The Battle of Lincoln – one of the most critical battles in medieval history – was fought on Saturday 20 May 1217, 800 years ago. Forces loyal to the English king Henry III fought those supporting his great rival Louis of France, the son of the French king.
You might assume that the English would naturally be on the side of the English king against a French invader, but in fact a great number of the English barons supported Louis. To understand this, we must go back to the reign of Henry III’s father, King John.
A kingdom divided
John was not a popular king. His tyrannical rule had led to a revolt by many of his barons; Magna Carta, granted by John in June 1215, was an attempt to end this revolt by agreeing to many of the barons’ demands for fairer rule.
In the short term Magna Carta was a failure: in effect, John ignored his own charter, and soon many of the barons had taken up arms against him. Civil war ensued, and the rebel barons asked Louis of France, eldest son of King Philip Augustus, to come to England and take the throne.
In October 1216, in the midst of this violence and turmoil, King John died, leaving his nine-year old son Henry as king. William Marshal, the aging but formidable earl of Pembroke, assumed regency of this deeply divided kingdom. The death of the hated King John took some of the impetus out of the rebel cause; William Marshal pressed this advantage by reissuing Magna Carta in the name of the new king, as a means of demonstrating his commitment to fair and just rule. Some of the rebel barons wavered and returned to the loyalist side. But Louis was now in England and keen to make good his claim to the English throne. For a few months, there was stalemate.
William Marshal remained a soldier at heart, and decided that military action was needed to end this impasse, expel Louis from England and secure Henry III’s position as king of England. He led his troops first to Leicestershire, where they took a castle that had been in Louis’ hands, and then turned towards Lincoln.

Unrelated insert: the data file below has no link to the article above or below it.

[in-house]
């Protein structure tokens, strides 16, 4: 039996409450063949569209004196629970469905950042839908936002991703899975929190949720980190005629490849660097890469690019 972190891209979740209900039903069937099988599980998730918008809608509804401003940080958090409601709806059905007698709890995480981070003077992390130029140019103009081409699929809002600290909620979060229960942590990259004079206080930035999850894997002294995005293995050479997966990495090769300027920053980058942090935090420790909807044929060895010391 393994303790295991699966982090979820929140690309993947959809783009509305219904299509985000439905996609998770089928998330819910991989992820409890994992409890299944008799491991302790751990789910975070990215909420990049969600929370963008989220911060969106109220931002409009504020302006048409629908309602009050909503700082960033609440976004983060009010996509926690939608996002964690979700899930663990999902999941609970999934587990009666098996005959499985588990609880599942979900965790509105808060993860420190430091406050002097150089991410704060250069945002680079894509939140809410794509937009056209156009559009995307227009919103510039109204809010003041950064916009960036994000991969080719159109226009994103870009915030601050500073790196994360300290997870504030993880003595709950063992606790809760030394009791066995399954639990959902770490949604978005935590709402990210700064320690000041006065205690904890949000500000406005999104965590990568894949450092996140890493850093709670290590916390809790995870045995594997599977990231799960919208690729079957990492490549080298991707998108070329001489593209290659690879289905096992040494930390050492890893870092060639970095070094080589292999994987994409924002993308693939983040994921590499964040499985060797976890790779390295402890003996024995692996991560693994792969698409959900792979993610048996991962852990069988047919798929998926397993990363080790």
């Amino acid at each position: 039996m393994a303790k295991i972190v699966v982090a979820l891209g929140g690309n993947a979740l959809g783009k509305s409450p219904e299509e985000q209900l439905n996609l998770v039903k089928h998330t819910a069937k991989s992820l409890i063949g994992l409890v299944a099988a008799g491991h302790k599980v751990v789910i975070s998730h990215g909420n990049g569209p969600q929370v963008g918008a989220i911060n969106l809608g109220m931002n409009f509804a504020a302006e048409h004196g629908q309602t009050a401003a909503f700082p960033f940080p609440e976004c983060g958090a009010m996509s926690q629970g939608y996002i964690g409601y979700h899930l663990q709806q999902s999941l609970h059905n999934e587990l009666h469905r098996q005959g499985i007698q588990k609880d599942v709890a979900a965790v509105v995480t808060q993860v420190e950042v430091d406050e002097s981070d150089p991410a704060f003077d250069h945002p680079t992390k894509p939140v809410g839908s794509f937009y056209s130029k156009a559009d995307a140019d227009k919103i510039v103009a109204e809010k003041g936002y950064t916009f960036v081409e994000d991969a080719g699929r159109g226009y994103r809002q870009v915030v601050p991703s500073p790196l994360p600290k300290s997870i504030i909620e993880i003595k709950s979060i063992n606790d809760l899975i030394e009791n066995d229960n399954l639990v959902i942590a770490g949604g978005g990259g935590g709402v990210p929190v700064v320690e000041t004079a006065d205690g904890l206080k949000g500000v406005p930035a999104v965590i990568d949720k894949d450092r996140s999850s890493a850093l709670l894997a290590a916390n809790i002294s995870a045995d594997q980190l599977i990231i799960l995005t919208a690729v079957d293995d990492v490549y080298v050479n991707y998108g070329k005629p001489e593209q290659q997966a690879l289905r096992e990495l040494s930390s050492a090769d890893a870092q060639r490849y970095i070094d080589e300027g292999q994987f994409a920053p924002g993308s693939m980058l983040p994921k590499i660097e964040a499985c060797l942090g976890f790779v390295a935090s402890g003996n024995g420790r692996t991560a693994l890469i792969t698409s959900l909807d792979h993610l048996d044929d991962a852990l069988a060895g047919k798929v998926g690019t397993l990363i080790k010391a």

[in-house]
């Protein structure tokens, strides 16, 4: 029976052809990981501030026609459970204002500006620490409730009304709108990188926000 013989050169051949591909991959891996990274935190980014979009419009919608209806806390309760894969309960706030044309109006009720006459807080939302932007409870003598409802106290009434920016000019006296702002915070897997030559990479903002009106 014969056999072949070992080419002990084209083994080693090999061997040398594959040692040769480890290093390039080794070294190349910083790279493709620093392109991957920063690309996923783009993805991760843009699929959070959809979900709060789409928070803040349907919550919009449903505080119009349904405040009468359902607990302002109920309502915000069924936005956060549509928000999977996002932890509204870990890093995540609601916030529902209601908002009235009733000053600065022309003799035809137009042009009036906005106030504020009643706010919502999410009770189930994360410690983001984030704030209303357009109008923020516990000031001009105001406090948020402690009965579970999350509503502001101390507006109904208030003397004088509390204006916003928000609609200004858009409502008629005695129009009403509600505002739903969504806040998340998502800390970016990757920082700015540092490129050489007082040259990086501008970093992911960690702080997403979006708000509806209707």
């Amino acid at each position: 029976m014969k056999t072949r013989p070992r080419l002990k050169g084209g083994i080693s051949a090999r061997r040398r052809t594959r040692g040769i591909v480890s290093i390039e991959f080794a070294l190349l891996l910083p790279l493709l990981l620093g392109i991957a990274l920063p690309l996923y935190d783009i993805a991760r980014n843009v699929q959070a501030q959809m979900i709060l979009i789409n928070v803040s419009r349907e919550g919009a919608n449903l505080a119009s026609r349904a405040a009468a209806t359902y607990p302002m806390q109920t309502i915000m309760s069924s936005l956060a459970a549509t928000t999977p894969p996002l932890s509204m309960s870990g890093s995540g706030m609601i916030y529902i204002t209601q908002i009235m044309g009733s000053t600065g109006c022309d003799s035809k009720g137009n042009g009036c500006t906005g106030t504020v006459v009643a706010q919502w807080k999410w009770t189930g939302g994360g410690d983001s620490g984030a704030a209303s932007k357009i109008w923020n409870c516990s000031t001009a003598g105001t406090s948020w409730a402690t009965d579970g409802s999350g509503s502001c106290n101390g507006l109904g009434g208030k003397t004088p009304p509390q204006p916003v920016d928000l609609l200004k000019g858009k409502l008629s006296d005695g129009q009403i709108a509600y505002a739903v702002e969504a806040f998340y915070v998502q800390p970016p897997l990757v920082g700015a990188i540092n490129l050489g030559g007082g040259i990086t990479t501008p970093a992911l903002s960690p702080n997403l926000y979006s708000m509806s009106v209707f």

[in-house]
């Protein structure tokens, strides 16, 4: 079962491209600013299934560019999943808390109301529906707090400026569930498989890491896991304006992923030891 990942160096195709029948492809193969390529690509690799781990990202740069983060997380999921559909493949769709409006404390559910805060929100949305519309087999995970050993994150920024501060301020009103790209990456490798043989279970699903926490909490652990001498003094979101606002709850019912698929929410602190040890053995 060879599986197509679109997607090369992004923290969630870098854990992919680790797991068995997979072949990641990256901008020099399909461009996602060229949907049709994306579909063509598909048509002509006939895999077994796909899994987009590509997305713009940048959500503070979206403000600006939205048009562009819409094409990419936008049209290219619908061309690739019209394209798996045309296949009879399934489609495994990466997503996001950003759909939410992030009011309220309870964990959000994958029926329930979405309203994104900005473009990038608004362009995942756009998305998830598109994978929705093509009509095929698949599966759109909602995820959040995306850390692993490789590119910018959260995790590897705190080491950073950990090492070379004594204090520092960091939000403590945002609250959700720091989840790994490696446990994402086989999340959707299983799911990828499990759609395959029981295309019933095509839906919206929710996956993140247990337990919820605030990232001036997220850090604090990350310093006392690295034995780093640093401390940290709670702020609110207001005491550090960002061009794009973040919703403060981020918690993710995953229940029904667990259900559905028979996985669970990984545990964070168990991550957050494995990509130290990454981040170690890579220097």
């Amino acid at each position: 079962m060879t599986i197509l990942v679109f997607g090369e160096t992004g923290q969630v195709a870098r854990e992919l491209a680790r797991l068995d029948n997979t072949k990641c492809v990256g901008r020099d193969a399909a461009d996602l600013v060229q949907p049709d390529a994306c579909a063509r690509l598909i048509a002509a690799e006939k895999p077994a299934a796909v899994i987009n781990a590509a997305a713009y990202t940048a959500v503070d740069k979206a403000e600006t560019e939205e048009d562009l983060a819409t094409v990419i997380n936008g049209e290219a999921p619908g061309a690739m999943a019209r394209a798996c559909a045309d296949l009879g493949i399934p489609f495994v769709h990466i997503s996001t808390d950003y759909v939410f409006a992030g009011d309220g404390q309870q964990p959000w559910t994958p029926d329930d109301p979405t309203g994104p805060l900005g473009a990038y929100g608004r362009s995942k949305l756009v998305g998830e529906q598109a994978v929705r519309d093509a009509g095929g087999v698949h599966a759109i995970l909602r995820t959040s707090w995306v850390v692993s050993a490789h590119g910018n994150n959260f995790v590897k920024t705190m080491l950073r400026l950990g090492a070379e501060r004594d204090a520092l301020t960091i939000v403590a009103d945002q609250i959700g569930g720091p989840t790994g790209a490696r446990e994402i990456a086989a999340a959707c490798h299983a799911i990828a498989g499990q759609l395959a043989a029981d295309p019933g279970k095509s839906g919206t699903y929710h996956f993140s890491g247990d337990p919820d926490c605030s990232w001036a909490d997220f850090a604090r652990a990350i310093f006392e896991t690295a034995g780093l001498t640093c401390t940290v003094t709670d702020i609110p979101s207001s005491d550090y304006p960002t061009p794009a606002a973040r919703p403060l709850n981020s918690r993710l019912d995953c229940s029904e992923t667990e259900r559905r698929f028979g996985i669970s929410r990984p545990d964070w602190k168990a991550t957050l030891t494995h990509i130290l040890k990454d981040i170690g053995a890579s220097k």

Lincoln, in the heart of England, was a strategically important walled city. For some time, it had been occupied by forces fighting for Louis, led by Thomas, Count of Perche. But Perche had been unable to take Lincoln Castle, which was at the centre of the city. The castle, in loyalist hands, remained under siege.
Leading the defence was its castellan, Nicola de la Haye. It was very unusual for a woman to hold such office in the medieval period, but Nicola had inherited the role from her father and she was determined to fulfil it. She must have been a tough woman – and she certainly had no intention of letting her castle fall into Louis’ hands.
It was vital that the forces loyal to Henry III retook the city of Lincoln and relieved the siege of its castle. William Marshal took the field himself alongside his son, also called William. The rebel commander was the Count of Perche, Marshal’s first cousin, who also personally led his troops.
Marshal and his son led their troops to the North Gate of the city and forced their way in. Once inside the city walls, Marshal’s crossbowmen were able to take up positions on rooftops and fire bolts down upon the enemy. In the midst of this, Marshal led his knights and foot soldiers in close combat through the streets of Lincoln. The Count of Perche was killed and after some hours, the rebel forces surrendered.
It was a crucial victory for Henry III’s government, and paved the way for the deal which Marshal struck with Louis of France a few months later. As part of this, Louis left England, and those barons who had fought on his side received an amnesty. These terms seem quite lenient, but Marshal surely recognised the need for peace and reconciliation among the English nobility after years of unrest and bloodshed.
The battle remembered
The importance of the Battle of Lincoln was such that a number of medieval chroniclers wrote about it in great detail. There is also a wealth of documentary evidence, much of which is held here at The National Archives.
As a result, historians know a great deal about the battle and about some of its leading figures, including the chivalric hero William Marshal and the formidable castellan Nicola de la Haye.
We are hosting an expert panel event on the evening of Thursday 8 June, at which three leading historians will discuss the battle, its context and significance, and talk about some of the characters involved. Speakers include Professor Louise Wilkinson (Canterbury Christ Church University), Dr Thomas Asbridge (Queen Mary College, University of London), and Dr Sophie Ambler (Lancaster University). The event is free to attend, but please sign up via our online booking system.
Battles and Dynasties, an exhibition at Lincoln Castle, also commemorates the battle; The National Archives has lent a number of documents to it, including Domesday Book.